# Minimal ideal

In the branch of abstract algebra known as ring theory, a **minimal right ideal** of a ring *R* is a nonzero right ideal which contains no other nonzero right ideal. Likewise a **minimal left ideal** is a nonzero left ideal of *R* containing no other nonzero left ideals of *R*, and a **minimal ideal** of *R* is a nonzero ideal containing no other nonzero two-sided ideal of *R*. Template:Harv

Said another way, minimal right ideals are minimal elements of the poset of nonzero right ideals of *R* ordered by inclusion. The reader is cautioned that outside of this context, some posets of ideals may admit the zero ideal, and so zero could potentially be a minimal element in that poset. This is the case for the poset of prime ideals of a ring, which may include the zero ideal as a minimal prime ideal.

## Definition

The definition of a minimal right ideal *N* of a module *R* is equivalent to the following conditions:

- If
*K*is a right ideal of*R*with {0} ⊆*K*⊆*N*, then either*K*= {0} or*K*=*N*. *N*is a simple right*R*module.

Minimal right ideals are the dual notion to the idea of maximal right ideals.

## Properties

Many standard facts on minimal ideals can be found in standard texts such as Template:Harv, Template:Harv, Template:Harv, and Template:Harv.

- It is a fact that in a ring with unity, maximal right ideals always exist. In contrast, there is no guarantee that minimal right, left, or two-sided ideals exist in a ring.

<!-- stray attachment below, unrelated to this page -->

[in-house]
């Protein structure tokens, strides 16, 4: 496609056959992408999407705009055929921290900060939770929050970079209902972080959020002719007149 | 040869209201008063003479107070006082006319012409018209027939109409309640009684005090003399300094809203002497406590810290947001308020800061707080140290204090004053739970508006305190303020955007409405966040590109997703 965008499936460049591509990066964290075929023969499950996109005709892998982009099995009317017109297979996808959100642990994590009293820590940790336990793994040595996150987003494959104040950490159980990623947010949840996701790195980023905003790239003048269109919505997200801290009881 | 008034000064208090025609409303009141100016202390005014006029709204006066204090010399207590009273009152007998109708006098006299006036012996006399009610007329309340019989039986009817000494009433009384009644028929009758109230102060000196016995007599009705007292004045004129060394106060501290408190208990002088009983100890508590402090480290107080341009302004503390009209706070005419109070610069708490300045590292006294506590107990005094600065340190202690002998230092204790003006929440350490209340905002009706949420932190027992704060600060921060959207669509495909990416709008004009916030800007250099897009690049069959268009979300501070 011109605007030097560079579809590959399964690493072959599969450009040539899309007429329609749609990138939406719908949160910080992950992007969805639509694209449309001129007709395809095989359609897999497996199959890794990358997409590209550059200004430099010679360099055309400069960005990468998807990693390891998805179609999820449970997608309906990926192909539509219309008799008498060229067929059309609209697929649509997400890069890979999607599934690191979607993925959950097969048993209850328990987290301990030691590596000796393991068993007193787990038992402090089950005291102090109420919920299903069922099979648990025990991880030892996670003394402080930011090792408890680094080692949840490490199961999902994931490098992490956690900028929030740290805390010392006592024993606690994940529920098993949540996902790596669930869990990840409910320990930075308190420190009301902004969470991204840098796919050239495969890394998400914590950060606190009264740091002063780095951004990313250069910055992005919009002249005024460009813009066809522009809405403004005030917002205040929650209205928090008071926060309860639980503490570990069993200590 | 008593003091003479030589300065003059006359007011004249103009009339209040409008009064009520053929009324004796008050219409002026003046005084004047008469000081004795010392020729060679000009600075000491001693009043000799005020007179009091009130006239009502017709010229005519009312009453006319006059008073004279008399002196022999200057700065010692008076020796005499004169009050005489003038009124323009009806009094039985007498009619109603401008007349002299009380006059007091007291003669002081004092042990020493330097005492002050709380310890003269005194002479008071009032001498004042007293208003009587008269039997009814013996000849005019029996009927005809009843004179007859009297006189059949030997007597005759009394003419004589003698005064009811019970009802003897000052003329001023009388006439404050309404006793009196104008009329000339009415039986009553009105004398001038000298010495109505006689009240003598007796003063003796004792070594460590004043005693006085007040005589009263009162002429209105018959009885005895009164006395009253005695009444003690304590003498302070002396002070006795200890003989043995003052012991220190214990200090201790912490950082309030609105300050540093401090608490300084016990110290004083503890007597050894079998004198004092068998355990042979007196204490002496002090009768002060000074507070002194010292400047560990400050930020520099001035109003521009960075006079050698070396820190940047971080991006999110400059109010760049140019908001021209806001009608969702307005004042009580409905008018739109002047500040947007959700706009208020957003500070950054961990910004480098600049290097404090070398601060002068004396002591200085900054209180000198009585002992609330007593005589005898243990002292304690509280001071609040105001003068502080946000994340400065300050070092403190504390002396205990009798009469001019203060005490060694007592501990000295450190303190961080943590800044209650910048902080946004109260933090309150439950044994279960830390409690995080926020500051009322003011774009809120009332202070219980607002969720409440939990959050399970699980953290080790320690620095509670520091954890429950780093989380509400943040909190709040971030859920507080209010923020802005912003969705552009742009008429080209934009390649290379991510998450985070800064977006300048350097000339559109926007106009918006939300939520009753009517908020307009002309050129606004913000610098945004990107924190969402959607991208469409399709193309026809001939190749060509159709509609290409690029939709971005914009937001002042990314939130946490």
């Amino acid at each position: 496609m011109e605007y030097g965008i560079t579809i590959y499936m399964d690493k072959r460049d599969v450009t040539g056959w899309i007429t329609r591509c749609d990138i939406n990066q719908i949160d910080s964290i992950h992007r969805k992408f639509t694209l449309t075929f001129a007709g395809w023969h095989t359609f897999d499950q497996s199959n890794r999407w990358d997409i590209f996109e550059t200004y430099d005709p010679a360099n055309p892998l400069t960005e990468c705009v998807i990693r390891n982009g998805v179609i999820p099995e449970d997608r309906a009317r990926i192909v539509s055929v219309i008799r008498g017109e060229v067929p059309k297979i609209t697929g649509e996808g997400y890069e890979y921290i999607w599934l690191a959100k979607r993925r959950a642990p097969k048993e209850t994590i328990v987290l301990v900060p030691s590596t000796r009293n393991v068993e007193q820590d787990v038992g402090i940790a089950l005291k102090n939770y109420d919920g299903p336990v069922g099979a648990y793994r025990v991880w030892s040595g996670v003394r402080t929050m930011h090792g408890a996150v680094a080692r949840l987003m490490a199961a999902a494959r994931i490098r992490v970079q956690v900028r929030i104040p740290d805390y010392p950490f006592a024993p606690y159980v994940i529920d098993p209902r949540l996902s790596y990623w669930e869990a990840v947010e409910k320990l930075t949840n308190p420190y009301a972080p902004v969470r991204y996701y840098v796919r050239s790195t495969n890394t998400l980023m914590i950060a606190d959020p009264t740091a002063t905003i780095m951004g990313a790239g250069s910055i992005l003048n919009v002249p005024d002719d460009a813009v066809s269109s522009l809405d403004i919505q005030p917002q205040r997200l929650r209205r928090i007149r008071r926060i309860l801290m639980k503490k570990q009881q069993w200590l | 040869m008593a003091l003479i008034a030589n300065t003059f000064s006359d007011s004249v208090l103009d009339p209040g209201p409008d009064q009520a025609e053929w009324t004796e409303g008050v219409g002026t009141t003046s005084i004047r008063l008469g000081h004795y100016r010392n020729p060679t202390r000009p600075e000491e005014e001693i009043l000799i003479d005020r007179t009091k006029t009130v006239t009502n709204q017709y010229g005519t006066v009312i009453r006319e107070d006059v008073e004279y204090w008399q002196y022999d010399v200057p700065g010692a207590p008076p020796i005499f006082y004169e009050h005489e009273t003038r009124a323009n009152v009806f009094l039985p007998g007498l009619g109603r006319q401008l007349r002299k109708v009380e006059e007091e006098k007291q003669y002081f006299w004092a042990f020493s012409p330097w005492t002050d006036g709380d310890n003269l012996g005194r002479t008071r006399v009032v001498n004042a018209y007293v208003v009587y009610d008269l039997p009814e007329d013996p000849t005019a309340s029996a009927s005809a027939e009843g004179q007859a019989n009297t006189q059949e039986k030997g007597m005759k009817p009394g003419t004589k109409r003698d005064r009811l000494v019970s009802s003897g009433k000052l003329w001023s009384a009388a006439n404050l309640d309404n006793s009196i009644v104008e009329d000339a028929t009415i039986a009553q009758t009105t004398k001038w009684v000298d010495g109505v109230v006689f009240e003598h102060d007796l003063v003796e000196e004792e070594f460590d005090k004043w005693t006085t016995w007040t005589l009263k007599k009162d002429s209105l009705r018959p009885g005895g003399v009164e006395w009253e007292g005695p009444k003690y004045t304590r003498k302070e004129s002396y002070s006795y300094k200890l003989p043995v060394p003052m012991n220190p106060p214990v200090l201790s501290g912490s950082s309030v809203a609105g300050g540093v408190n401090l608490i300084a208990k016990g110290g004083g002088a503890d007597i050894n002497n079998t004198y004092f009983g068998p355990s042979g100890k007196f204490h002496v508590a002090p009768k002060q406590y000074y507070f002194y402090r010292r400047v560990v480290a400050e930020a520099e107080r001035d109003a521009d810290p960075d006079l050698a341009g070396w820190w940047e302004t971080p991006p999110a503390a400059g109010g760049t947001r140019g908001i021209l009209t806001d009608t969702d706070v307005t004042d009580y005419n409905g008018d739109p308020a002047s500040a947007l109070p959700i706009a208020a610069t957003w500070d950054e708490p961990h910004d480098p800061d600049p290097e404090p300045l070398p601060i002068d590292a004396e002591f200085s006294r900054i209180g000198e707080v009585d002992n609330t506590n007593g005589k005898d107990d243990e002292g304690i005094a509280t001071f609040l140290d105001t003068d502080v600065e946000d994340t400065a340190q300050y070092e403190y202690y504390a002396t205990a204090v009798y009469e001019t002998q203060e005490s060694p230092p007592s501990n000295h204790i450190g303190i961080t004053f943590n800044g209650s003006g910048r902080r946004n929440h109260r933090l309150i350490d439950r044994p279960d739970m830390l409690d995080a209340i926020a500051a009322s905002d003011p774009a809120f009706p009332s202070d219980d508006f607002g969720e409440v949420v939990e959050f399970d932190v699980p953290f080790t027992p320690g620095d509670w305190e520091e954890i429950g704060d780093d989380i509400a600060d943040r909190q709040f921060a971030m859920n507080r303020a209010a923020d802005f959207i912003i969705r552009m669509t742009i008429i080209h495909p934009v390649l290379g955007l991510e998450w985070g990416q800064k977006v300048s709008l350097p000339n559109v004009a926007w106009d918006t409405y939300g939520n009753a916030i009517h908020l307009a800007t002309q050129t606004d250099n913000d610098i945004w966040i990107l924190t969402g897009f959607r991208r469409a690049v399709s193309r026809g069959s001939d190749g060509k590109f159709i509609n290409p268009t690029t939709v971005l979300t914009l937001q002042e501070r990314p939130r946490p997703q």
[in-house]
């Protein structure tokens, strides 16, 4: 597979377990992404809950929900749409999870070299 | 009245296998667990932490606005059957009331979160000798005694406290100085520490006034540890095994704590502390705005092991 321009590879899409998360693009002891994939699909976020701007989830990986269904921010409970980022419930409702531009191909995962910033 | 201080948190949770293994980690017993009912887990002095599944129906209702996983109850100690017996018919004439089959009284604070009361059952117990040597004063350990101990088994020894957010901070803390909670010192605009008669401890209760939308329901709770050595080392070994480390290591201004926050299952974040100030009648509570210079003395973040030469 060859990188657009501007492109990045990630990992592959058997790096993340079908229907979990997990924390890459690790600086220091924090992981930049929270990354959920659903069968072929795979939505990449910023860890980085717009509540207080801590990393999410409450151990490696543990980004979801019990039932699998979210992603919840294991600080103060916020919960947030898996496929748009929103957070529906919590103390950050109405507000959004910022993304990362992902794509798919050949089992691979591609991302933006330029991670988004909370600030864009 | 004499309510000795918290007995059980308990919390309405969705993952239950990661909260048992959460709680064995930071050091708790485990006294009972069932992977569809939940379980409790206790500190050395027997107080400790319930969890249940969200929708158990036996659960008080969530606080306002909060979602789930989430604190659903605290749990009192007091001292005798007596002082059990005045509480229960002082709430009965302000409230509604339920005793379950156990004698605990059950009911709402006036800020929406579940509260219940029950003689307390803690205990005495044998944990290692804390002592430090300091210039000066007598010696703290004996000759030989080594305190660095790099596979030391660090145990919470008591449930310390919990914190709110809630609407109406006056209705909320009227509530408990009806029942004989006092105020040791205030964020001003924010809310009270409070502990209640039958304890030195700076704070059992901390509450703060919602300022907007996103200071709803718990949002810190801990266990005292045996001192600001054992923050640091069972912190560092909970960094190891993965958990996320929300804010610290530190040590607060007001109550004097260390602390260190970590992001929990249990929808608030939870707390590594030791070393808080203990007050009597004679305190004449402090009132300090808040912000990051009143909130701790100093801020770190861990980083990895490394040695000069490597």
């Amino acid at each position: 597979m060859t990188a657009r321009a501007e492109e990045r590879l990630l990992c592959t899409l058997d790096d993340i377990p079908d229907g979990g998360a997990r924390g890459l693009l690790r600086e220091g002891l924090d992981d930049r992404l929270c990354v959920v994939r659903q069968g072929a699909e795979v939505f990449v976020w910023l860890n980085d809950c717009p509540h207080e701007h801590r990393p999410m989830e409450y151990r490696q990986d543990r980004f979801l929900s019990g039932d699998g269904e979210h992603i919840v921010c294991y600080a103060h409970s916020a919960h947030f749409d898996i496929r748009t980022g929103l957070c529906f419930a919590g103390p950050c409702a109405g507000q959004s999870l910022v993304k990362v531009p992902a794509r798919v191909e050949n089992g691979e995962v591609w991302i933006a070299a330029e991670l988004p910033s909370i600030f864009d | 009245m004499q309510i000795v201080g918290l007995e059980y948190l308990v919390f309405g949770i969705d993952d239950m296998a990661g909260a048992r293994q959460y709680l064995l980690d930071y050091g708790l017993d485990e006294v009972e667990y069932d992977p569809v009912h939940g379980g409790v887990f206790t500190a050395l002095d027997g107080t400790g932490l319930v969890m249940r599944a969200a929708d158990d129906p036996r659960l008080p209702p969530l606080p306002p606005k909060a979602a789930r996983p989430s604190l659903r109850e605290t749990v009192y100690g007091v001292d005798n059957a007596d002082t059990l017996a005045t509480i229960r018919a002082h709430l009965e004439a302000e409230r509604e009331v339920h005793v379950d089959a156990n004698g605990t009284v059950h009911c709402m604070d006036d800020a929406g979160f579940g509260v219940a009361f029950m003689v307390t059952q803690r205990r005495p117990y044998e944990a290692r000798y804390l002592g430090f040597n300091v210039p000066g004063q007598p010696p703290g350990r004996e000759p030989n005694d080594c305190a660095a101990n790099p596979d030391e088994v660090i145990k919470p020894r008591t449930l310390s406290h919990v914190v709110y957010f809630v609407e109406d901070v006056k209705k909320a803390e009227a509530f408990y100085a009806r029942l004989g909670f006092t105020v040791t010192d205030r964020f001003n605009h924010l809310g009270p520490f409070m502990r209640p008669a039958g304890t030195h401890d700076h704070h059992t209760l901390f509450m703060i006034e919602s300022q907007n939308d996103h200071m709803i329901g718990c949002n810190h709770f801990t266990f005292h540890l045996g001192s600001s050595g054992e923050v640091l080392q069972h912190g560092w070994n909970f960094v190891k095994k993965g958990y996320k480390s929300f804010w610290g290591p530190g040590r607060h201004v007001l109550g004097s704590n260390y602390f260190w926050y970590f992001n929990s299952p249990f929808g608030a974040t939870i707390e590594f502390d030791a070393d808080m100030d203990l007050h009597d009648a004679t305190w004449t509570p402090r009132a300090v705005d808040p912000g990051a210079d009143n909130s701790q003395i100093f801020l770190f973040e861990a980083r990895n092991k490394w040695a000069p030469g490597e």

- The right socle of a ring is an important structure defined in terms of the minimal right ideals of
*R*. - Rings for which every right ideal contains a minimal right ideal are exactly the rings with an essential right socle.
- Any right Artinian ring or right Kasch ring has a minimal right ideal.
- Domains which are not division rings have no minimal right ideals.
- In rings with unity, minimal right ideals are necessarily principal right ideals, because for any nonzero
*x*in a minimal right ideal*N*, the set*xR*is a nonzero right ideal of*R*inside*N*, and so*xR*=*N*. **Brauer's lemma:**Any minimal right ideal*N*in a ring*R*satisfies*N*^{2}={0} or*N*=*eR*for some idempotent element of*R*. Template:Harv- If
*N*_{1}and*N*_{2}are nonisomorphic minimal right ideals of*R*, then the product*N*_{1}*N*_{2}={0}. - If
*N*_{1}and*N*_{2}are distinct minimal ideals of a ring*R*, then*N*_{1}*N*_{2}={0}. - A simple ring with a minimal right ideal is a semisimple ring.
- In a semiprime ring, there exists a minimal right ideal if and only if there exists a minimal left ideal. Template:Harv

## Generalization

A nonzero submodule *N* of a right module *M* is called a **minimal submodule** if it contains no other nonzero submodules of *M*. Equivalently, *N* is a nonzero submodule of *M* which is a simple module. This can also be extended to bimodules by calling a nonzero sub-bimodule *N* a **minimal sub-bimodule** of *M* if *N* contains no other nonzero sub-bimodules.

If the module *M* is taken to be the right *R* module *R*_{R}, then clearly the minimal submodules are exactly the minimal right ideals of *R*. Likewise, the minimal left ideals of *R* are precisely the minimal submodules of the left module _{R}*R*. In the case of two-sided ideals, we see that the minimal ideals of *R* are exactly the minimal sub-bimodules of the bimodule _{R}*R*_{R}.

Just as with rings, there is no guarantee that minimal submodules exist in a module. Minimal submodules can be used to define the socle of a module.

## References

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